More balanced Mid-East coverage needed

This was a letter I sent to TODAY newspaper which was published on 20 July, together with the editor’s reply. The text in red was edited out by the paper.

Just to illustrate how appalling the civilian death toll is, since I submitted my letter on the night of 18 July, the number of Lebanese civilians who have been killed by Israeli bombs has increased from 200 to 327. 500,000 Lebanese have been displaced by the Israeli offensive.

The US, a country which preaches so much about human rights, is deliberately delaying sending Condi Rice to the region in order to give Israel more time to annihilate Hezbollah, along with a few hundred more civilians. The UN High Commissioner for Human Rights has rightly said that the “perpetrators in the conflict could be held to account for war crimes”.

Death toll so far:
Lebanese civilians: 327
Palestinian militants and civilians: 96
Israeli soldiers: 12
Israeli civilians: 16


TODAY, 20 July 2006

Unbiased opinions: Looking at the Middle East from a neutral perspective

Letter from Gerald Giam

TODAY’s coverage of the ongoing Middle East conflict needs to be more balanced. Your choice of a former Israeli diplomat, Emanuel Shahaf, as your only regular commentator on Middle East issues may not be the most appropriate for Singapore’s context.

Although your writer does not push the Israeli position every time, his views still generally reflect the thinking of the Israeli government and provide insufficient coverage of the suffering of Palestinian and Lebanese civilians caught in the crossfire.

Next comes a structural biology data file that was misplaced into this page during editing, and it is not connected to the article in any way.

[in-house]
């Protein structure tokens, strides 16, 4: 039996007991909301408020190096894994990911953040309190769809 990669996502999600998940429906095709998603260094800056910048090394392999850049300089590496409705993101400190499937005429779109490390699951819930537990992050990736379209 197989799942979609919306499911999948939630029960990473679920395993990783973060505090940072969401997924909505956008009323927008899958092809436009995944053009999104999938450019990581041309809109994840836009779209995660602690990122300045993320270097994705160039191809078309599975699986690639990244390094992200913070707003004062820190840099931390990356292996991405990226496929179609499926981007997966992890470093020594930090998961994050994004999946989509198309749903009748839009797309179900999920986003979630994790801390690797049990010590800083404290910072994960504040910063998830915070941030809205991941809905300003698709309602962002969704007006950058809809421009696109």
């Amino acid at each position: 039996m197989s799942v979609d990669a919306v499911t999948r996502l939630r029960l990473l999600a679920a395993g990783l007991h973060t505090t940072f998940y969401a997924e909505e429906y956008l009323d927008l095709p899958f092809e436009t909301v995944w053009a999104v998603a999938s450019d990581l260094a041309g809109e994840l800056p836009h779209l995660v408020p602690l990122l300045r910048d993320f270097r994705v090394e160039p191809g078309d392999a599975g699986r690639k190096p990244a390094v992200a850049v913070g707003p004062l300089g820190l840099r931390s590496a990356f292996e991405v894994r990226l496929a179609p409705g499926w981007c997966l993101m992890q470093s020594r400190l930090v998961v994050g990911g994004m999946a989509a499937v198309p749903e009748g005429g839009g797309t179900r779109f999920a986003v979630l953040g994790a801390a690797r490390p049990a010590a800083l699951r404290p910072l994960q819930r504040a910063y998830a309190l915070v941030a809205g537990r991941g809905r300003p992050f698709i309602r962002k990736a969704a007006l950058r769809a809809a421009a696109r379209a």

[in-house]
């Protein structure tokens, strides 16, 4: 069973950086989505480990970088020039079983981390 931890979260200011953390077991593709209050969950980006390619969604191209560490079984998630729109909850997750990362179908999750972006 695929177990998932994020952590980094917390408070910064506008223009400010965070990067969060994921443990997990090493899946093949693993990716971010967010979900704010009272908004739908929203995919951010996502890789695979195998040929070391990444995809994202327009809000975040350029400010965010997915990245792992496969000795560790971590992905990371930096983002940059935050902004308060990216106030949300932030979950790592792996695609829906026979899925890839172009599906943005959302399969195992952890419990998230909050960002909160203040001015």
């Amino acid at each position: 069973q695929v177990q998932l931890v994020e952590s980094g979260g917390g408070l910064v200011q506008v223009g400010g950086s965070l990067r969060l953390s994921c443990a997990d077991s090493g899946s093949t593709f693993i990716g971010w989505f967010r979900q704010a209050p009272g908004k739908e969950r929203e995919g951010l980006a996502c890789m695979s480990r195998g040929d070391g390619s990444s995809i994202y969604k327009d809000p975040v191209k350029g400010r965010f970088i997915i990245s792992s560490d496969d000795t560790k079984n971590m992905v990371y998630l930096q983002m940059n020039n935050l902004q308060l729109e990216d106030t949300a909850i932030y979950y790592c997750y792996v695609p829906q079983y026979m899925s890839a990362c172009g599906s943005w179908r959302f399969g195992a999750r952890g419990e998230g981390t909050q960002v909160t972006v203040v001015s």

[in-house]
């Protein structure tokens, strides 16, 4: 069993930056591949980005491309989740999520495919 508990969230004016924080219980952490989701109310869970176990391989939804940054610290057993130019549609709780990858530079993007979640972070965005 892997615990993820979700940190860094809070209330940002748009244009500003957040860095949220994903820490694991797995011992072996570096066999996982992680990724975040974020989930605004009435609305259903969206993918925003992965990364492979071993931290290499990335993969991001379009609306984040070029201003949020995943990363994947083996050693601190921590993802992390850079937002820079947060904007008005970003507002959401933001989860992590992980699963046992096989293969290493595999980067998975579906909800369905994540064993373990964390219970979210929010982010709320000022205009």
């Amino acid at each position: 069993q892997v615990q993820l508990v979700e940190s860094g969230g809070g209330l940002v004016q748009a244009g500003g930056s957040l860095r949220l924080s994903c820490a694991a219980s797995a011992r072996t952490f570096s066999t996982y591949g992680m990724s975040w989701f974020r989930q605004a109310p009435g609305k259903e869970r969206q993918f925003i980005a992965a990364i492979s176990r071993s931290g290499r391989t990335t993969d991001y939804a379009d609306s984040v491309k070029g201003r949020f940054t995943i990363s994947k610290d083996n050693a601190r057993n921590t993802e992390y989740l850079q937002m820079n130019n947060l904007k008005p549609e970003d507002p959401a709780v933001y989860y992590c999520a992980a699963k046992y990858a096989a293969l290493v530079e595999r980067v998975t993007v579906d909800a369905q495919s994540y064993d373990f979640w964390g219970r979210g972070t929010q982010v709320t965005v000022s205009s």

His commentaries on the latest hostilities appear to emphasise Syria’s and Iran’s complicity in backing the Hezbollah militants, while overlooking the fact that over 200 Lebanese citizens (mostly civilians) have been killed by Israeli air strikes since last Wednesday. I was particularly concerned when your writer’s commentary appeared on the front page of Weekend Today (“The road to war?”, July 15-16). Although I understand that it is TODAY’s editorial style to place commentaries on the cover page, your readers might mistake this to be an objective report rather than an opinion piece.

I am neither suggesting that you completely ignore the Israeli viewpoint, nor that you bring in a former Lebanese diplomat to present counter-arguments. However, you could consider featuring more opinion pieces from academics from local think tanks and universities who can provide a more neutral perspective.

Editor’s reply:

In deciding to tap on Mr Shahaf as a commentator on the Middle East, Today considered two important factors: One, his intimate and up-to-date knowledge of the area, given that he is based there; and two, that Mr Shahaf — despite the fact of his nationality — has striven to formulate and express his views with impartiality. This includes having been critical of Israel’s actions on several occasions.